An Eclectic Mix of Internet Gems Combined with a Multi-published Author's Writing Tips and Book Recommendations.
I recently gave one of my neighbours a birthday card that had Mr. Rogers' picture on it. In addition to it saying, "Hey, neighbor!" were four buttons you could press: each would produce Mr. Rogers' voice saying a sentence or two at a time, like, "You're special just the way you are." (See below for what probably was said instead.) We played those recordings for probably a year before finally giving the card to our neighbor, and we've heard that their family is still playing it too. It's comforting to hear Mr. Rogers' voice (even though he has passed on); it brings back so many sweet memories. I didn't watch his show when I was a kid (because it didn't start airing until 1968), but I certainly sat and watched his reruns when my own children were growing up.Ha! Wikipedia states, "The series had its genesis in 1953, when public television station WQED debuted The Children's Corner, a program featuring Rogers as puppeteer and Josie Carey as host, in an unscripted live television program. It was this program where many of the puppets, characters and music used in the later series were developed, such as King Friday XIII, and Curious X the Owl. It was also the time when Rogers began wearing his famous sneakers, as he found them to be quieter than his work shoes while he was moving about behind the set." Didn't know that re his shoes!Wikipedia also states, "In the closing of each episode, Fred sings 'It's Such a Good Feeling' as he removes his sneakers and puts his shoes back on, and then switches out of his sweater and back to his coat. At the end of the song, he reminds the viewers that 'You always make each day a special day. You know how: By just your being you/yourself. There's only one person in the (whole) world that's like you, and that's you. And people can like you just/exactly the way you are.' He then signs off as he walks out the door, usually by saying, 'I'll be back next time. Bye-bye!' As the end credits roll (complete with title and episode number), the camera does a reverse pan of his model neighborhood, with the "Neighborhood Trolley" crossing from right to left."Also from Wikipedia: "Guests on Mister Rogers' Neighborhood were often surprised to find that although Rogers was just as gentle and patient in life as on television, he was nevertheless a perfectionist who did not allow 'shoddy' ad-libbing; he believed that children were thoughtful people who deserved programming as good as anything produced for adults on television."I had heard that Mr. Rogers had tattoos hidden under his sleeves, which he received when a Navy Seal. When I went looking for this, Urban Legends stated it was a myth. They said, "Predictably, Rogers' death in February 2003 sparked a resurgence of the old rumors, but with a fresh twist: now he was supposedly an ex-Navy SEAL, instead of a former Marine sniper. This variant circulated far and wide after someone attached it to a newer email hoax that made similar claims about Bob 'Captain Kangaroo' Keeshan. The relevant portion of that text, again dated 1993, went as follows: 'On another note, there was this wimpy little man (who just passed away) on PBS, gentle and quiet. Mr. Rogers is another of those you would least suspect of being anything but what he now portrays to our youth. But Mr. Rogers was a U.S. Navy Seal, combat-proven in Vietnam with over twenty-five confirmed kills to his name. He wore a long-sleeve sweater to cover the many tattoos on his forearm and biceps. A master in small arms and hand-to-hand combat, able to disarm or kill in a heartbeat. He hid that away and won our hearts with his quiet wit and charm'.... Fred Rogers won our hearts, true enough; but the rest of the story as told in this email is hogwash." I didn't realize there was so much misinformation about Mr. Rogers perpetuated on the Net. It's too bad....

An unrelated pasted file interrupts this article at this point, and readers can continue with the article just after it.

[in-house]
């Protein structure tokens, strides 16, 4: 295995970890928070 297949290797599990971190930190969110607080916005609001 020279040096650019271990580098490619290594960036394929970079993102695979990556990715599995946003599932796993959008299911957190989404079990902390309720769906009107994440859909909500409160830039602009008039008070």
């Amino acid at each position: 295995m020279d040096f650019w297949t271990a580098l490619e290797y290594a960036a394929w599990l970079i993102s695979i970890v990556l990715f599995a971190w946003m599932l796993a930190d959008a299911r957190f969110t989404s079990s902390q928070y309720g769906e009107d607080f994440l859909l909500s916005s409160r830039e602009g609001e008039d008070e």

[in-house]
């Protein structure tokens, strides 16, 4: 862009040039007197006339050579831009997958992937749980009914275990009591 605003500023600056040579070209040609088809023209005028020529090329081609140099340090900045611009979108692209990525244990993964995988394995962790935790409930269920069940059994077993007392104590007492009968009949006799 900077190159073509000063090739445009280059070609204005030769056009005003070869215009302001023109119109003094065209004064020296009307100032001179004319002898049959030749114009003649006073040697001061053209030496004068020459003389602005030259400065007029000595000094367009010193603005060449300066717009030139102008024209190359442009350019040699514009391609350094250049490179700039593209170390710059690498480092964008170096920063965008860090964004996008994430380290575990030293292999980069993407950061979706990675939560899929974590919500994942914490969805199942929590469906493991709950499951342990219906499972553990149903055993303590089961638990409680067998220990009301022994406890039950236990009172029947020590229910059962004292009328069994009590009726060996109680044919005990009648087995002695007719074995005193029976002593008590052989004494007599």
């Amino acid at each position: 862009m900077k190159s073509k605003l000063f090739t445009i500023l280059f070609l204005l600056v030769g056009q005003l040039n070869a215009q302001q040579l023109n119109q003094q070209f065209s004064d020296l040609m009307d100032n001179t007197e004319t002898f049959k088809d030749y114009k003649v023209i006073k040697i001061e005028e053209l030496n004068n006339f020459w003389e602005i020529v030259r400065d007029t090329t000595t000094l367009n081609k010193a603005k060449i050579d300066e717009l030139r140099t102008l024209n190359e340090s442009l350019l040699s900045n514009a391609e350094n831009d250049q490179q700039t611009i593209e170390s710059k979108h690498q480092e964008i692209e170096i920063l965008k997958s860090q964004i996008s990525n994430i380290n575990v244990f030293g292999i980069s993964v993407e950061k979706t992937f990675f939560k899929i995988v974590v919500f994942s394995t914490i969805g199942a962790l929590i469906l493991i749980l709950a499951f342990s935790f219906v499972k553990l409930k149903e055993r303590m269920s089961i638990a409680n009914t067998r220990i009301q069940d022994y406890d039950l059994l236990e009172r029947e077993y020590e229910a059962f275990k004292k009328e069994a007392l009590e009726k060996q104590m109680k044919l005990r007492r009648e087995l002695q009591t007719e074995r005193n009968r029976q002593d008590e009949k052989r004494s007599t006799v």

I didn't know there was so much misinformation circulating about him, either. Thank you for sharing! That was fascinating. I don't think I appreciated him when I first came across his show (I was older, and thought he seemed silly), but as I aged I realized just how special he was and how much we need gentle, respectful people like him. What an amazing man!
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